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Coin Show Report - GSNA (NJ) Annual Show

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I just got back from the last day of the three-day (Thurs-Sat) annual GSNA show. Although this show is smaller than the monthly Parsippany show (60 dealers vs. 80), it attracts dealers who don't go to Parsippany and floor traffic is a lot less, so it's much easier to get to the dealer's tables. I was told by a couple of dealers that while floor traffic was down in comparison with prior years, there was a lot of wholesale business being done on Thursday and Friday.


I had a long chat with book dealer John Burns, who, as usual, had a very nice inventory. We chatted about some books that I haven't been able to find recently, including Overton (he says that he talked to Parsley, who said that he'd be bringing out a new edition instead of just doing a reprint) and Bust Half Fever (John said that there'd be a second edition of this book, as well). He also said that he'd talked to the folks at David Lawrence about reprinting some of their books, including the Fox book on Walkers and their books on Barbers, but they didn't display any interest in doing so. I told John about my Numismatic Scrapbook score, and while he commented that 25 cents each was a good price, he said that he has "tons" of them for sale, including multiples sets of several years - so if you want them, you know where to get them! (I picked up a copy of Marsh's book on Gold Sovereigns, second edition.) John also had a very nice copy of the 1885 London edition of John Jay Knox's book, "United States Notes", with some very nice plates (illustrations of early Treasury notes!).


As far as the show went, I was disappointed to see that a couple of dealers weren't there today, including our own njcoincrank and Don Hosier. (I also noticed that Bob Beels wasn't listed at all.) Dr. Saslow of Ye Olde Curiositie Shoppe in South Orange was there, so he seems to be making more of an effort to get out to shows (he also goes to White Plains now).


The Mint was at njcoincrank's former table, and even though I didn't talk to their rep, they had a nice display about the new nickels.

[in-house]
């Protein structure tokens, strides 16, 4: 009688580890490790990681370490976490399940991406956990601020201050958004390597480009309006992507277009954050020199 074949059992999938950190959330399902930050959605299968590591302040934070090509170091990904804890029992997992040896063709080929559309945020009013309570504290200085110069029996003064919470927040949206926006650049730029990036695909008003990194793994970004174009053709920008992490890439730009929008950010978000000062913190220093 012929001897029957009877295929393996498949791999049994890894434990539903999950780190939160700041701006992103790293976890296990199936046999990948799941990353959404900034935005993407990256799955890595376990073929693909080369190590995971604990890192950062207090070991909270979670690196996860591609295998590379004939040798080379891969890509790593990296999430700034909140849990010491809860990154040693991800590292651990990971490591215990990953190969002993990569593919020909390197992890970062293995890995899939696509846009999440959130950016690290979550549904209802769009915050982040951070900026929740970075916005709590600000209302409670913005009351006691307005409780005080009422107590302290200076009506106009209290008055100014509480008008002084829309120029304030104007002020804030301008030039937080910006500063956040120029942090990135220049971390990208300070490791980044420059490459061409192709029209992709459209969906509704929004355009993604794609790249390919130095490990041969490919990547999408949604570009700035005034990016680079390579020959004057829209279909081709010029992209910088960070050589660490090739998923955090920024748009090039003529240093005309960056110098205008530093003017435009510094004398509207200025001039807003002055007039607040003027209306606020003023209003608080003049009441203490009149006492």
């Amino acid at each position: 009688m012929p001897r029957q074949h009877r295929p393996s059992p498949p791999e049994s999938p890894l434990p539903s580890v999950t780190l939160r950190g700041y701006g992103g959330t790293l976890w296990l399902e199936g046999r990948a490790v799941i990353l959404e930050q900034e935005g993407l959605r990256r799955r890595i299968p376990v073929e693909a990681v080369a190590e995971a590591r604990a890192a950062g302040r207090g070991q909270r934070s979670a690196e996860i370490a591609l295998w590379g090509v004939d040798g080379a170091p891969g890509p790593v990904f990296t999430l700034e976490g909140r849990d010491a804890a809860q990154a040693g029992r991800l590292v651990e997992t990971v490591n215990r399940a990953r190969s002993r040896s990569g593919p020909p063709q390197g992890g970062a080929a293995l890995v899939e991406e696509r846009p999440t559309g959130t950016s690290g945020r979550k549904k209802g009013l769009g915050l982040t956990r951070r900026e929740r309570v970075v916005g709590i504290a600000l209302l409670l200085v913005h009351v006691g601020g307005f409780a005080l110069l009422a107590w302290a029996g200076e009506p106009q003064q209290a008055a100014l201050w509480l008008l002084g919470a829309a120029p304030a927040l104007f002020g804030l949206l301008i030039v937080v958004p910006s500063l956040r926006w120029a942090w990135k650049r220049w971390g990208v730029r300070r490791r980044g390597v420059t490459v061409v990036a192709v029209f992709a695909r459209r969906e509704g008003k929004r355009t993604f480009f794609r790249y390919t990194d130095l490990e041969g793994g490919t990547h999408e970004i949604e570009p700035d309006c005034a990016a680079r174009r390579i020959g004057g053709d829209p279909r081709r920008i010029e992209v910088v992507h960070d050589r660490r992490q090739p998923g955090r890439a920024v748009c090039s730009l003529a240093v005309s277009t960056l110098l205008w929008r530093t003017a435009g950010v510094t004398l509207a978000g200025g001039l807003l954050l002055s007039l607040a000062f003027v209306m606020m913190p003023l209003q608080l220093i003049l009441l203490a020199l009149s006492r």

Doug Bird had a truly awesome inventory of raw coppers, as well as some other early coins.


While I was at one dealer's table, another dealer brought over a small stack (8 - 10 coins) of NGC slabs for him to look at. The prospective purchaser was nice enough to let me look at them - 6 or 8 classic commens in high grade and two southern gold pieces. I was really gratified to see that, although the coins were in brand-new slabs, they didn't appear to have been molested at all. The commems looked to have their original skin, including some very light toing in spots - such as an MS-67 Norfolk that looked to have very faint tab toing! The southern gold, a D-mint half eagle in AU-58 and a gold dollar in MS-64 appeared to have their original skins as well. It's very nice to see that not every coin that goes to NGC goes through NCS first!


There was the usual mix of inventory, lots of Morgans (although, one dealer had at least 5 1893-S, all in VG or Fine, as I recall). I also saw a lot of Bust dollars, many of them in PCGS or NGC slabs, too! (The prices of these must have climbed high enough that the coins are spending some time in dealer inventories!) Seated dollars seemed to be in short supply, though.


As for me, I didn't see that much that attracted my interest, but I did buy an 1827 Bust half in an NGC-45 slab - it has a fair amount of luster peeking through the coin's dark toning.

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